Latex for Linux

A Vade Mecum

  • Authors
  • Bernice Sacks Lipkin

Table of contents

  1. Front Matter
    Pages i-xxxi
  2. Reading Latex

    1. Front Matter
      Pages 1-2
    2. Bernice Sacks Lipkin
      Pages 3-6
    3. Bernice Sacks Lipkin
      Pages 7-19
    4. Bernice Sacks Lipkin
      Pages 21-36
  3. Preparatory Tasks

    1. Front Matter
      Pages 37-37
    2. Bernice Sacks Lipkin
      Pages 39-44
    3. Bernice Sacks Lipkin
      Pages 45-53
    4. Bernice Sacks Lipkin
      Pages 55-58
    5. Bernice Sacks Lipkin
      Pages 59-69
  4. Writing Latex

    1. Front Matter
      Pages 71-72
    2. Bernice Sacks Lipkin
      Pages 73-79
    3. Bernice Sacks Lipkin
      Pages 81-94
    4. Bernice Sacks Lipkin
      Pages 95-109
  5. Formatting in Text Mode

    1. Front Matter
      Pages 111-113
    2. Bernice Sacks Lipkin
      Pages 115-155
    3. Bernice Sacks Lipkin
      Pages 157-194
    4. Bernice Sacks Lipkin
      Pages 195-207
    5. Bernice Sacks Lipkin
      Pages 209-219
    6. Bernice Sacks Lipkin
      Pages 221-235

About this book

Introduction

l With the advent of Linux and its increasing popularity, people who have split their person­ alities, working a Unix machine during the day and a Windows machine at home at night, have been transforming their home computers into Linux boxes. Others, who run large programs on Unix with no problem, are tired of being told there is not enough memory to compile or run their programs in DOS and older Windows, especially when they have invested in extra memory, which, apparently, these operating systems ignore. And the need to revamp an entire software wardrobe in shifting from one buggy version of Windows to another may make Bill Gates happy, but does little for the rest of us. Linux is a particu­ larly attractive alternative, in that it provides an integrated configuration and a wealth of interesting packages. As it gets easier to install Linux, it becomes more popular, so there are more people out there to whom you can tum for advice. This means it gets easier and simpler to install. Witness the number of books on installing and running Linux,2 even for people who have never used Unix. There is even a journal devoted exclusively to Linux. The Linux Jour­ 3 nal provides general coverage ofhardware and software issues, with timely articles, some ILinux is the Unix-type operating system, whose kernel was constructed by Linus Torvalds from scratch.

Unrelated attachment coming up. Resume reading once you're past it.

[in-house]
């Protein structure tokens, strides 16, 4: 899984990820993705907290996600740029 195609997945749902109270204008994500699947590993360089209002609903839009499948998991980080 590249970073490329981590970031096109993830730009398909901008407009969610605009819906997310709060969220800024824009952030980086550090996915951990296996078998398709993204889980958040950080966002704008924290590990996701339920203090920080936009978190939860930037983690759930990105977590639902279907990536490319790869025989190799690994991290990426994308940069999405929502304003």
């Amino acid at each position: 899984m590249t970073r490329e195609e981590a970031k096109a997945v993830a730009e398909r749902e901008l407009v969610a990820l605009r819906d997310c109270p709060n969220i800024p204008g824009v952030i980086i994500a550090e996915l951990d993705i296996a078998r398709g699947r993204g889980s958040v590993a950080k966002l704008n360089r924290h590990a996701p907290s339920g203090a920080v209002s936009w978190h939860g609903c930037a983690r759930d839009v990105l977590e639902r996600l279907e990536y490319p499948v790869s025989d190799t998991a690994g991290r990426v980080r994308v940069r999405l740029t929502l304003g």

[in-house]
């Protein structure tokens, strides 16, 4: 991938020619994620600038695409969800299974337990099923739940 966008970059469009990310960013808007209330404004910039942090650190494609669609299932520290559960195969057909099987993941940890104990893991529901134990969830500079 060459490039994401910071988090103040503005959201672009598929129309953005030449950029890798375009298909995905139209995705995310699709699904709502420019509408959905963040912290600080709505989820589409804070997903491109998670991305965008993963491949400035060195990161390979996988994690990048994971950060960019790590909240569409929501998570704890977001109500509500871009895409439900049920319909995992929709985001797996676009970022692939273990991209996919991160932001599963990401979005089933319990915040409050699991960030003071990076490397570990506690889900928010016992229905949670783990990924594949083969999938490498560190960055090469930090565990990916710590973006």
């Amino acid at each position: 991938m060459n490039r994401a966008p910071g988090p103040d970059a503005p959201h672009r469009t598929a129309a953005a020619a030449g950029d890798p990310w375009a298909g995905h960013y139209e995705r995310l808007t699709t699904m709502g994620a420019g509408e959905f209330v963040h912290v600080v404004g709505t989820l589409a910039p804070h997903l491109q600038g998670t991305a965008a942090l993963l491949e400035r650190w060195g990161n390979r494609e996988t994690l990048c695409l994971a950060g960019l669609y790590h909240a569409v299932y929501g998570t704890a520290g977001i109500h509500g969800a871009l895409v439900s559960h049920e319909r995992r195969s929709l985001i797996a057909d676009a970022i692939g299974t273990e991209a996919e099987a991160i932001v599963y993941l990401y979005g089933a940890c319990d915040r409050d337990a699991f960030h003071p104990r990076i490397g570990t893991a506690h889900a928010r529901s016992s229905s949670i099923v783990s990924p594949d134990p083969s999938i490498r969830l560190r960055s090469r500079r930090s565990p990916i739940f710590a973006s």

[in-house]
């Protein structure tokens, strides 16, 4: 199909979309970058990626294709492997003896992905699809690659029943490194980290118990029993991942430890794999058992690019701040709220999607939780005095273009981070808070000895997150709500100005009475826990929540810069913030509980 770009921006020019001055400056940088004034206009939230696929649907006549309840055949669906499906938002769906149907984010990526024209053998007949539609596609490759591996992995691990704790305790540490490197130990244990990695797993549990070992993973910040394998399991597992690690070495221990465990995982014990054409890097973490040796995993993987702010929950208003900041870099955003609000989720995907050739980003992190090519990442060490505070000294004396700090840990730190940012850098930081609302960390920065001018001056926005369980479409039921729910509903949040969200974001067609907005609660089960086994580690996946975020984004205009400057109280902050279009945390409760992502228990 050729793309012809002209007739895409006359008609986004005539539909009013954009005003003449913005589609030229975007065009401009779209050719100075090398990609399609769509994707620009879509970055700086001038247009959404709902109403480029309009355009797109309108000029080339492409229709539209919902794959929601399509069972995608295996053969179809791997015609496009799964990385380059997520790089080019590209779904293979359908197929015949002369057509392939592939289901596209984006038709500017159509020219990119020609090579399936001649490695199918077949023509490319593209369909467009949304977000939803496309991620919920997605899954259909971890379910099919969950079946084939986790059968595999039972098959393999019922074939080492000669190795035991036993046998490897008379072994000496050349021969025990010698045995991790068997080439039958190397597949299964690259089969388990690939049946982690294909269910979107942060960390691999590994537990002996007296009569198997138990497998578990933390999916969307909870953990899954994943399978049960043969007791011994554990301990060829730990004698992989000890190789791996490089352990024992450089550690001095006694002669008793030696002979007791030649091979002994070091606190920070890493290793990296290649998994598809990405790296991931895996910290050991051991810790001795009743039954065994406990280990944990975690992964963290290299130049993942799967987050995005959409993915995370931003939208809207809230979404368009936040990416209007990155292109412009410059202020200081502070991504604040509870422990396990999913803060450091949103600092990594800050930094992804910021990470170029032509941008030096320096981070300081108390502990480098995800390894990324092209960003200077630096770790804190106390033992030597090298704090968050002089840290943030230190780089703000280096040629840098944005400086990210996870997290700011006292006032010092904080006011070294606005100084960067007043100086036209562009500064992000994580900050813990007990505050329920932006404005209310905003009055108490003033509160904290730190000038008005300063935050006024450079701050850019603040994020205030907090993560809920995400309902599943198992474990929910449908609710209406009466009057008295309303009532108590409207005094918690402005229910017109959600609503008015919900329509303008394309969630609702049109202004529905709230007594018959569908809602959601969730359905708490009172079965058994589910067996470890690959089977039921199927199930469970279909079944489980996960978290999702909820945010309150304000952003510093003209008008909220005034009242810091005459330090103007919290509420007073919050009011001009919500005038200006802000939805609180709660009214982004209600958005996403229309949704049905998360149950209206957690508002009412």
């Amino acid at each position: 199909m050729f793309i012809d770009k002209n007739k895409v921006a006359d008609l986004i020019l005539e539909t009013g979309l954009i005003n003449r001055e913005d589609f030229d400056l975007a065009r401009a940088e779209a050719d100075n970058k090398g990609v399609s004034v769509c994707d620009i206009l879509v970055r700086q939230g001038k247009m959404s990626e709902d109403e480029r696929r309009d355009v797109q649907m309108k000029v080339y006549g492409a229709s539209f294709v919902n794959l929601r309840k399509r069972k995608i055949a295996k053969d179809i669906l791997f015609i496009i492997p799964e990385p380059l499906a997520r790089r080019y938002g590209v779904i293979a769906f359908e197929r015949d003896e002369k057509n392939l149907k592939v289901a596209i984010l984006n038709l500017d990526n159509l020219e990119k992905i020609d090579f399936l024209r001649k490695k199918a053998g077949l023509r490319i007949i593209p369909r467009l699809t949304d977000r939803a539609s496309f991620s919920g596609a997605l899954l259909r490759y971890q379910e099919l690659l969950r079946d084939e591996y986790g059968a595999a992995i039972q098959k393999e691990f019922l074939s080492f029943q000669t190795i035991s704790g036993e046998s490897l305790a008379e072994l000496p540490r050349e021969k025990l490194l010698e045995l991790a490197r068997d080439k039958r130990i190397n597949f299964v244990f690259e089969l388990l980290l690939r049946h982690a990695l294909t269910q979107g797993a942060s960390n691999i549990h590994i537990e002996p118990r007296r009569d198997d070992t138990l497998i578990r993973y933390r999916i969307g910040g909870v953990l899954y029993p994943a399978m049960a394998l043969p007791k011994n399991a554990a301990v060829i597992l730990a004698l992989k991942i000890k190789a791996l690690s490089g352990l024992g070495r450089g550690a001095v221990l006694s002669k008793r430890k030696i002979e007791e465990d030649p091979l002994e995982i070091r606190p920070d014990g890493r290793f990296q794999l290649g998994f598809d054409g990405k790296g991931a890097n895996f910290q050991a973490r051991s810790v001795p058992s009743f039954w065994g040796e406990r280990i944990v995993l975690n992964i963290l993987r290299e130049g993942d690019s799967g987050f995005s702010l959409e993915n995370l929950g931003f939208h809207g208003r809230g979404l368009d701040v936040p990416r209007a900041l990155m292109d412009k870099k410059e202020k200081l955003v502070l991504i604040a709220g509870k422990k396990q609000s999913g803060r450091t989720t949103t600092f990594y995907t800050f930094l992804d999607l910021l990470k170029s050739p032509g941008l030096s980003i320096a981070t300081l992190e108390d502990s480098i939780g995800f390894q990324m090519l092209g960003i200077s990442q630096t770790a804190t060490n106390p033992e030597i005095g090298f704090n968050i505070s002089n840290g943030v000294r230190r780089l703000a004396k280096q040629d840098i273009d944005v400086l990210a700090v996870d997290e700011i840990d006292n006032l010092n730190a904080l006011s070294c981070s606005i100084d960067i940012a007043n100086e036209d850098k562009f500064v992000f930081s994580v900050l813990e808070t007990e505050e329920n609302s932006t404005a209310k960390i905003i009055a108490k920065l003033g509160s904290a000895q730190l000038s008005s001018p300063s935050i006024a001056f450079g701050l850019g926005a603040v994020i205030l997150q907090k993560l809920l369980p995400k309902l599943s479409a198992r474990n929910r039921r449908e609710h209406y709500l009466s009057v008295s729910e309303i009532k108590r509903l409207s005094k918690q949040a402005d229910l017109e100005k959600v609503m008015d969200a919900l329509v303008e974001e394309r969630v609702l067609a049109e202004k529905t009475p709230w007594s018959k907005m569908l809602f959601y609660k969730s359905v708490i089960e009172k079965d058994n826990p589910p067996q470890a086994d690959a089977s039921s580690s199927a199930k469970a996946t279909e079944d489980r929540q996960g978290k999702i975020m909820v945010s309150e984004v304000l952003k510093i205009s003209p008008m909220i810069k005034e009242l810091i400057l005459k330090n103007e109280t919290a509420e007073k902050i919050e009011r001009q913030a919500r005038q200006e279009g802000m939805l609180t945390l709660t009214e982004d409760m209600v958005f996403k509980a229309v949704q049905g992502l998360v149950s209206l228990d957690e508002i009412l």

Keywords

Alphabet C programming language HTML LaTeX Linux Processing TeX UNIX fonts

Bibliographic information

  • DOI https://doi.org/10.1007/978-1-4612-1462-5
  • Copyright Information Springer-Verlag New York, Inc. 1999
  • Publisher Name Springer, New York, NY
  • eBook Packages Springer Book Archive
  • Print ISBN 978-0-387-98708-8
  • Online ISBN 978-1-4612-1462-5
  • About this book
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